Tikal and Tamales


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Published: September 15th 2008
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Tikal is definitely one of the well worn stops on the backpack circuit of Guatemala and rightfully so. To not go to Tikal would be the equivalent of not going to Macchu Picchu while in Peru or missing out on Chichen Itza in Mexico. Although I didn't find the death imagery as prevalent at Tikal as I did at Chichen Itza it was still exciting with the added bonus of howler monkeys roaring in the distance. I was a bit thrown off when I first heard the howler monkey. Having never heard them previously, I thought it would have been more of a high pitched "eeeeeh eeeeh" like some of their distant relatives in the ape family (my apologies if the scientific classification is way off. Its been awhile since I took Physical Anthropology back in the undergrad days). Rather, the howler monkey sounded more like a deep roar one that would likely scare the crap out of anyone were they walking deep in the jungle in the early morning.

We had the option of taking the sunrise tour of Tikal which involved getting up at 3:30 in the morning and then taking the bus to Tikal and walk in
view from Temple IVview from Temple IVview from Temple IV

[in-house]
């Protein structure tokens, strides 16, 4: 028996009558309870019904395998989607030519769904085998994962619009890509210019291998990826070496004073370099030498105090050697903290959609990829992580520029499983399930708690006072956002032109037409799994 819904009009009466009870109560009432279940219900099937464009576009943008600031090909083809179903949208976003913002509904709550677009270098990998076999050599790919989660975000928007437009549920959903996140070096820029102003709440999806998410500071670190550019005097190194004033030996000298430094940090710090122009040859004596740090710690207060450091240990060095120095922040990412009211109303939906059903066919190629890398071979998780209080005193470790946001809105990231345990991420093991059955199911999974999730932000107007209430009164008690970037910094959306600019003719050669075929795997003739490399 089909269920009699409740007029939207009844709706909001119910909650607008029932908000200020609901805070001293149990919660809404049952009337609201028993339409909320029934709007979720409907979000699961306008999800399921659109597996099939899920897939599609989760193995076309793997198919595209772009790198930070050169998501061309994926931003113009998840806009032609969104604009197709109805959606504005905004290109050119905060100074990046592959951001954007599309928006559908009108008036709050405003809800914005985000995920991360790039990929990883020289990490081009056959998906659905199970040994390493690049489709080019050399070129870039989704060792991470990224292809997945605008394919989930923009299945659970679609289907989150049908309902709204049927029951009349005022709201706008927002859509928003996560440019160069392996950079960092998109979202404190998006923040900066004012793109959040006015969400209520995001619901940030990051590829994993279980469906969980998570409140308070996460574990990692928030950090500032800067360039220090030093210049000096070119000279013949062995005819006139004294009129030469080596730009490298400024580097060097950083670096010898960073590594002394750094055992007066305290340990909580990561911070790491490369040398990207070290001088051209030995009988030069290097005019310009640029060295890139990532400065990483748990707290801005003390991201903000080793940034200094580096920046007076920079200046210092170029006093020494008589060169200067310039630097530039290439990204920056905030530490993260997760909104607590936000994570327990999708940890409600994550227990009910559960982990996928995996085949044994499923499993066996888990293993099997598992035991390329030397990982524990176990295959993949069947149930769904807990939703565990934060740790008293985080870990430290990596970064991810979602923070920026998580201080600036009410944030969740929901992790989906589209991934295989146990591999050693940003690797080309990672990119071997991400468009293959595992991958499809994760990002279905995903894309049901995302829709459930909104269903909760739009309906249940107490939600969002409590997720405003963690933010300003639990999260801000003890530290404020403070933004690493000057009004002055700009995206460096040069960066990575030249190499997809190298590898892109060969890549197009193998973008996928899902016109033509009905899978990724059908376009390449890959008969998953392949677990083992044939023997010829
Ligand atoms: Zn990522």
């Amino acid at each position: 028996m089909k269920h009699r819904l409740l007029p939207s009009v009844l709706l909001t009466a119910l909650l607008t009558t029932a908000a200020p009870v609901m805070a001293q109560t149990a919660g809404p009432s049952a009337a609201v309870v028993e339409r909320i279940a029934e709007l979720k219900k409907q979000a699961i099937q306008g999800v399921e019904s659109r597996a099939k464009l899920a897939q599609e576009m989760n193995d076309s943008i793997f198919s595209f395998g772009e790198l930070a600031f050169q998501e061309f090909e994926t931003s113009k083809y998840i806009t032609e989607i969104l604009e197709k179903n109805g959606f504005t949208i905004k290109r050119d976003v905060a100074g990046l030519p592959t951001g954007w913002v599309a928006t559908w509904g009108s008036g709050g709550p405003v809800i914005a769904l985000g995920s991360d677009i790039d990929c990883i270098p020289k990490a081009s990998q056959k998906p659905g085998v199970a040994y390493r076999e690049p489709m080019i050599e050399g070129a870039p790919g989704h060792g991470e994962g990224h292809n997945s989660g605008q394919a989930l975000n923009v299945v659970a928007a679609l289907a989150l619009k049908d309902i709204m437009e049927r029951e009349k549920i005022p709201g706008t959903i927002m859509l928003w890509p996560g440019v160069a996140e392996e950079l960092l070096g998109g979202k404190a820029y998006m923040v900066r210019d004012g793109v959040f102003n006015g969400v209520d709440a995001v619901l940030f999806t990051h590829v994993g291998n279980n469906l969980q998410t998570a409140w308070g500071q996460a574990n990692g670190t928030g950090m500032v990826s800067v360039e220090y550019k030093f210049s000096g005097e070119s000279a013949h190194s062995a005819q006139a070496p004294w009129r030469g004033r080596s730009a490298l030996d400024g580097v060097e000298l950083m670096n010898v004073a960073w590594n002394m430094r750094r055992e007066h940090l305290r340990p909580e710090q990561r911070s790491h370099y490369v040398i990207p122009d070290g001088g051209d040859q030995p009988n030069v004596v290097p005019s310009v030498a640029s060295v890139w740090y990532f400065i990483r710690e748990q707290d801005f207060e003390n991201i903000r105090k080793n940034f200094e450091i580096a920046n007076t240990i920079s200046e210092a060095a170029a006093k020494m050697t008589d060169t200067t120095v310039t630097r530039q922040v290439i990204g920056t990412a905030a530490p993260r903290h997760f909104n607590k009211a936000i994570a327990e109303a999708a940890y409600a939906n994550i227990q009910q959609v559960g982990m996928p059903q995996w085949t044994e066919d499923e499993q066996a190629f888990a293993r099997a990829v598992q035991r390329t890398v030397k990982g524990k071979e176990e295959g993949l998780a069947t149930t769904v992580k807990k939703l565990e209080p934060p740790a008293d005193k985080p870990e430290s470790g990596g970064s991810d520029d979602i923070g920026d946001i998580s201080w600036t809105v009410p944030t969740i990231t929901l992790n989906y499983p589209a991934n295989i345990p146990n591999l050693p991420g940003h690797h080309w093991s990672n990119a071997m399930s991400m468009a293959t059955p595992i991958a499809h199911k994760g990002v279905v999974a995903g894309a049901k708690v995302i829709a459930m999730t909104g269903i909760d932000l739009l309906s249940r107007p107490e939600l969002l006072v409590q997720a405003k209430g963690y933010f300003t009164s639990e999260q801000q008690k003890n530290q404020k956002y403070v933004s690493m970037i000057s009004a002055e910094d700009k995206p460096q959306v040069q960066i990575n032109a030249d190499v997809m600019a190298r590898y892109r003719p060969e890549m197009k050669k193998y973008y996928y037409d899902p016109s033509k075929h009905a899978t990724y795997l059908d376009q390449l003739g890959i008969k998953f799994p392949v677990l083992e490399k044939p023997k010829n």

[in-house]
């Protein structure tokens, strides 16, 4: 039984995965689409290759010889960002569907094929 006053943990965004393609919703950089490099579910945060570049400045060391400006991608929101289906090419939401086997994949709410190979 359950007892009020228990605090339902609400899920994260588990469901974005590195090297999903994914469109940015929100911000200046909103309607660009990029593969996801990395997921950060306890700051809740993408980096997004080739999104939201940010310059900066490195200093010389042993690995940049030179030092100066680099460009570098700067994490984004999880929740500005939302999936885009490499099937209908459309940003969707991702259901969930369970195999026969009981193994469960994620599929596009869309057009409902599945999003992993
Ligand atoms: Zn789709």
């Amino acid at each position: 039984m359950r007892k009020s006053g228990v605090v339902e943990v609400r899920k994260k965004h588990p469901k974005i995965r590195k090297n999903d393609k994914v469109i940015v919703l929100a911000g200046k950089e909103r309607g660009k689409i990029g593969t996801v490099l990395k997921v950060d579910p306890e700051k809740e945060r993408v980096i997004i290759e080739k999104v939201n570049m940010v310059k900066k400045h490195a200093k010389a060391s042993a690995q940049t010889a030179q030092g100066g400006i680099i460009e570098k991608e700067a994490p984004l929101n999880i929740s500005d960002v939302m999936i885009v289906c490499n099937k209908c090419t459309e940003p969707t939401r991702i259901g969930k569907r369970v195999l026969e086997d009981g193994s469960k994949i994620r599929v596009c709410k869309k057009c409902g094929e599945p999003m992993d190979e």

ignore the scaffolding
the dark to climb Temple IV to watch the sunrise. Having done the Macchu Picchu trek to get up early in the morning on the fourth day to see the sunrise at the Sun Gate, I was more inclined to sleep and do the regular 6:30am tour. We had a tour guide all to ourselves who was quite familiar with the area. When I questioned him on the practice of archaeology in Guatemala, it appeared as though the archaeological focus was on the Mayan period. Does the tourism potential play a role in determining which sites will be excavated and later used to stimulate the local economy? Surely there have to be pre-Mayan sites of significance in Guatemala.

The town of Flores on Lake Peten Itza was beautiful with a circular main road and houses painted in vivid colors. It was certainly a town you could never lost in as you would just head towards the nearest point of water to find your way back. We had a chance to visit a local woman named Gloria who taught us how to make tamales at her home. I was pleasantly suprised by how tasty these were and appreciated how they were a weekend treat for families. The corn meal dough marinated with chicken and a delicious tomato sauce before cooking for hours over a banana leaf covered oven stoked by smoldering wood. Gloria's backyard opened onto a beautiful cenote where residents were known to go in for a dip despite a resident crocodile.


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